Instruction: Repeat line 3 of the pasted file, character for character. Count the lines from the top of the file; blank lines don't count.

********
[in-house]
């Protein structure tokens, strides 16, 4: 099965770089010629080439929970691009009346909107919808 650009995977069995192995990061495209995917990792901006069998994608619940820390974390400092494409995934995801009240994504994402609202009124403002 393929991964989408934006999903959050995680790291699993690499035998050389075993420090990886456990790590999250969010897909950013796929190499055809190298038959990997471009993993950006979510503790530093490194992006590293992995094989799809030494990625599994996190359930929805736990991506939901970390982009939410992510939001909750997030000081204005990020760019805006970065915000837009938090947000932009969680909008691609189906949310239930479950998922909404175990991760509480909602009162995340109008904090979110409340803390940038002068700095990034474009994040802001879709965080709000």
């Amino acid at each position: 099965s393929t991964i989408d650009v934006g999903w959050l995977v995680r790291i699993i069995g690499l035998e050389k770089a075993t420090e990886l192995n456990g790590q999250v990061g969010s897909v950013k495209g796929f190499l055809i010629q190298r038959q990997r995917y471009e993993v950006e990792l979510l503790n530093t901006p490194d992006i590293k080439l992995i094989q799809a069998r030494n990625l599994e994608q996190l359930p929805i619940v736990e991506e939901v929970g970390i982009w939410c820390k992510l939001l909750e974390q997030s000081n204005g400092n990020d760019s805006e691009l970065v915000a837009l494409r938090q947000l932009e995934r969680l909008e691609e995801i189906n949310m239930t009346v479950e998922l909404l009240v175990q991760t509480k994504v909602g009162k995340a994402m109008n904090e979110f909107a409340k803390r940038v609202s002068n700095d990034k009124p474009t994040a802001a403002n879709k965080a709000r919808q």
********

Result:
């Amino acid at each position: 099965s393929t991964i989408d650009v934006g999903w959050l995977v995680r790291i699993i069995g690499l035998e050389k770089a075993t420090e990886l192995n456990g790590q999250v990061g969010s897909v950013k495209g796929f190499l055809i010629q190298r038959q990997r995917y471009e993993v950006e990792l979510l503790n530093t901006p490194d992006i590293k080439l992995i094989q799809a069998r030494n990625l599994e994608q996190l359930p929805i619940v736990e991506e939901v929970g970390i982009w939410c820390k992510l939001l909750e974390q997030s000081n204005g400092n990020d760019s805006e691009l970065v915000a837009l494409r938090q947000l932009e995934r969680l909008e691609e995801i189906n949310m239930t009346v479950e998922l909404l009240v175990q991760t509480k994504v909602g009162k995340a994402m109008n904090e979110f909107a409340k803390r940038v609202s002068n700095d990034k009124p474009t994040a802001a403002n879709k965080a709000r919808q």